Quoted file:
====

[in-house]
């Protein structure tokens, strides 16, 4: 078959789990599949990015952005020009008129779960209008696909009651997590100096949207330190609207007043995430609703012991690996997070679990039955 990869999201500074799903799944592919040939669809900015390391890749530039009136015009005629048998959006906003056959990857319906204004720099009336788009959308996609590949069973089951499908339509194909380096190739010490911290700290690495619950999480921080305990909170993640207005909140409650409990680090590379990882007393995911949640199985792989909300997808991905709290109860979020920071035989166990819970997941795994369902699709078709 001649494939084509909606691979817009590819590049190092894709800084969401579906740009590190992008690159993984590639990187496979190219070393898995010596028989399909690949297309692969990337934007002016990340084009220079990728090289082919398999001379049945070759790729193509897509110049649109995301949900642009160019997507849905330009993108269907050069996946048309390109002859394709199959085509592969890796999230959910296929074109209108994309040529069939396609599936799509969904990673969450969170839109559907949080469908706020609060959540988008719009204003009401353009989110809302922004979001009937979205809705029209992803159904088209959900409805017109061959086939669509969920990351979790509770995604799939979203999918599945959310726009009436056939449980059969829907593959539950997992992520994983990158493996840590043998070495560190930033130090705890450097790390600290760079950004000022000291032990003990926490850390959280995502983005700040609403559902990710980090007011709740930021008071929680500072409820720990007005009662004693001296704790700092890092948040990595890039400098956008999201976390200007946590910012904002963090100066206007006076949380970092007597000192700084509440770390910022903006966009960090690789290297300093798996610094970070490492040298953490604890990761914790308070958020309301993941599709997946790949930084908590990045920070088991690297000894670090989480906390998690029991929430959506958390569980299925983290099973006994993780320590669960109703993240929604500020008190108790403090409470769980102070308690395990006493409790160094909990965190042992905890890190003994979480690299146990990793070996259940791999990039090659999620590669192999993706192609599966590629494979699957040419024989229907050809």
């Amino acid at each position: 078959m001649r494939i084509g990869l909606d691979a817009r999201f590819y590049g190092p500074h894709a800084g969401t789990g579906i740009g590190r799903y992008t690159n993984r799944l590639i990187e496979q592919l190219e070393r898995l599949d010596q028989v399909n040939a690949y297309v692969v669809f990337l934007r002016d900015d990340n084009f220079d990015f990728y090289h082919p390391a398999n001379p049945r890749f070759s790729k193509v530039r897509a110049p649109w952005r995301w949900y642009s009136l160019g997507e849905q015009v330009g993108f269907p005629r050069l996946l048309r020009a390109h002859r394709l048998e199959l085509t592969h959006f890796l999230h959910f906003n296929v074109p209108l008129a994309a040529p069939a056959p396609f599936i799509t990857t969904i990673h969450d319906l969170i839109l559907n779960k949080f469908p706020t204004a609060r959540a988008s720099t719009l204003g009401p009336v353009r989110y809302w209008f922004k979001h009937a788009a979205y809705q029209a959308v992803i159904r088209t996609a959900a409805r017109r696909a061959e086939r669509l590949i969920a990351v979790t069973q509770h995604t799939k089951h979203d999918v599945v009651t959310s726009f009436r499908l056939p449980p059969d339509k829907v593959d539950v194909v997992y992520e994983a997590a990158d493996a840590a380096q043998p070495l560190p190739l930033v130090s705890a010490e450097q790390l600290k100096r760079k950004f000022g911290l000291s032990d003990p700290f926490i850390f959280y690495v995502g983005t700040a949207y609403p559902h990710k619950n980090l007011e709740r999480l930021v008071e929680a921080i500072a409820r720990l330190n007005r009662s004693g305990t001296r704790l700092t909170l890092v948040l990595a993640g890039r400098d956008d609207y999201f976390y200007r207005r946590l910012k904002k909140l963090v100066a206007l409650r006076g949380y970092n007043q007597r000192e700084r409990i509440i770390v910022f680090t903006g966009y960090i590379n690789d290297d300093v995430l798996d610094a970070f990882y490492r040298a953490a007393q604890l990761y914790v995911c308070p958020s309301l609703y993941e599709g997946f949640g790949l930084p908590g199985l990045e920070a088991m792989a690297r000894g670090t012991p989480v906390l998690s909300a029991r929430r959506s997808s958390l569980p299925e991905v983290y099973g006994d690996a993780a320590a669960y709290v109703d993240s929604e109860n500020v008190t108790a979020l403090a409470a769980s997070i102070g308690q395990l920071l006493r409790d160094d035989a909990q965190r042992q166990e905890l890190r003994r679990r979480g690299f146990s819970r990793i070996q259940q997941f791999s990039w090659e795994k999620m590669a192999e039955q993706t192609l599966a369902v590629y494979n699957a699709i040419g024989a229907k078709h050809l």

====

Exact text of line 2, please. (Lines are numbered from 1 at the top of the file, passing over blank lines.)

């Protein structure tokens, strides 16, 4: 078959789990599949990015952005020009008129779960209008696909009651997590100096949207330190609207007043995430609703012991690996997070679990039955 990869999201500074799903799944592919040939669809900015390391890749530039009136015009005629048998959006906003056959990857319906204004720099009336788009959308996609590949069973089951499908339509194909380096190739010490911290700290690495619950999480921080305990909170993640207005909140409650409990680090590379990882007393995911949640199985792989909300997808991905709290109860979020920071035989166990819970997941795994369902699709078709 001649494939084509909606691979817009590819590049190092894709800084969401579906740009590190992008690159993984590639990187496979190219070393898995010596028989399909690949297309692969990337934007002016990340084009220079990728090289082919398999001379049945070759790729193509897509110049649109995301949900642009160019997507849905330009993108269907050069996946048309390109002859394709199959085509592969890796999230959910296929074109209108994309040529069939396609599936799509969904990673969450969170839109559907949080469908706020609060959540988008719009204003009401353009989110809302922004979001009937979205809705029209992803159904088209959900409805017109061959086939669509969920990351979790509770995604799939979203999918599945959310726009009436056939449980059969829907593959539950997992992520994983990158493996840590043998070495560190930033130090705890450097790390600290760079950004000022000291032990003990926490850390959280995502983005700040609403559902990710980090007011709740930021008071929680500072409820720990007005009662004693001296704790700092890092948040990595890039400098956008999201976390200007946590910012904002963090100066206007006076949380970092007597000192700084509440770390910022903006966009960090690789290297300093798996610094970070490492040298953490604890990761914790308070958020309301993941599709997946790949930084908590990045920070088991690297000894670090989480906390998690029991929430959506958390569980299925983290099973006994993780320590669960109703993240929604500020008190108790403090409470769980102070308690395990006493409790160094909990965190042992905890890190003994979480690299146990990793070996259940791999990039090659999620590669192999993706192609599966590629494979699957040419024989229907050809």